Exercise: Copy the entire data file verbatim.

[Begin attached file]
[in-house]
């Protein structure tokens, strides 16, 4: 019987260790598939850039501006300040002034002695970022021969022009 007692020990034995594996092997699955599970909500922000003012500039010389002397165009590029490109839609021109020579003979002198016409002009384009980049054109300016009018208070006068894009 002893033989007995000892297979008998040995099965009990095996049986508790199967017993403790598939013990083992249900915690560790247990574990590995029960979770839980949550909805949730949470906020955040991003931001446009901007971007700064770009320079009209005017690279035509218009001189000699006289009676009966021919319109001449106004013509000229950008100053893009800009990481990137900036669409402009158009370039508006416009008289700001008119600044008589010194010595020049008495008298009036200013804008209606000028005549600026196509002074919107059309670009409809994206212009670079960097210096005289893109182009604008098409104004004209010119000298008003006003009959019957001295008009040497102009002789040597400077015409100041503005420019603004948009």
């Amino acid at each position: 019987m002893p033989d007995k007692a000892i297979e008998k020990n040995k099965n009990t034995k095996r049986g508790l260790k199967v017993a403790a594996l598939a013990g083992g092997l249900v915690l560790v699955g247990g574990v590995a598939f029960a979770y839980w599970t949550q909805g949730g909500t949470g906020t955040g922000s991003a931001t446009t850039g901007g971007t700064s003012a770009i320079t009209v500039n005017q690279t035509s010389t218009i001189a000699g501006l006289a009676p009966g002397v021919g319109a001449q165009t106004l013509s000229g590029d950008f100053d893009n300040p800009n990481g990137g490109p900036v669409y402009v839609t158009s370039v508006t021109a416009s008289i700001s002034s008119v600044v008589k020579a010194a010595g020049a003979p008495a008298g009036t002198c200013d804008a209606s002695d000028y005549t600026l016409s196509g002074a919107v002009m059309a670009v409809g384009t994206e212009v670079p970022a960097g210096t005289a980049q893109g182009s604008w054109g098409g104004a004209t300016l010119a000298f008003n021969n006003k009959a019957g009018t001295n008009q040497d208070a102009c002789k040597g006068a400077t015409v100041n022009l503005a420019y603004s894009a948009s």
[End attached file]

[in-house]
């Protein structure tokens, strides 16, 4: 019987260790598939850039501006300040002034002695970022021969022009 007692020990034995594996092997699955599970909500922000003012500039010389002397165009590029490109839609021109020579003979002198016409002009384009980049054109300016009018208070006068894009 002893033989007995000892297979008998040995099965009990095996049986508790199967017993403790598939013990083992249900915690560790247990574990590995029960979770839980949550909805949730949470906020955040991003931001446009901007971007700064770009320079009209005017690279035509218009001189000699006289009676009966021919319109001449106004013509000229950008100053893009800009990481990137900036669409402009158009370039508006416009008289700001008119600044008589010194010595020049008495008298009036200013804008209606000028005549600026196509002074919107059309670009409809994206212009670079960097210096005289893109182009604008098409104004004209010119000298008003006003009959019957001295008009040497102009002789040597400077015409100041503005420019603004948009």
């Amino acid at each position: 019987m002893p033989d007995k007692a000892i297979e008998k020990n040995k099965n009990t034995k095996r049986g508790l260790k199967v017993a403790a594996l598939a013990g083992g092997l249900v915690l560790v699955g247990g574990v590995a598939f029960a979770y839980w599970t949550q909805g949730g909500t949470g906020t955040g922000s991003a931001t446009t850039g901007g971007t700064s003012a770009i320079t009209v500039n005017q690279t035509s010389t218009i001189a000699g501006l006289a009676p009966g002397v021919g319109a001449q165009t106004l013509s000229g590029d950008f100053d893009n300040p800009n990481g990137g490109p900036v669409y402009v839609t158009s370039v508006t021109a416009s008289i700001s002034s008119v600044v008589k020579a010194a010595g020049a003979p008495a008298g009036t002198c200013d804008a209606s002695d000028y005549t600026l016409s196509g002074a919107v002009m059309a670009v409809g384009t994206e212009v670079p970022a960097g210096t005289a980049q893109g182009s604008w054109g098409g104004a004209t300016l010119a000298f008003n021969n006003k009959a019957g009018t001295n008009q040497d208070a102009c002789k040597g006068a400077t015409v100041n022009l503005a420019y603004s894009a948009s």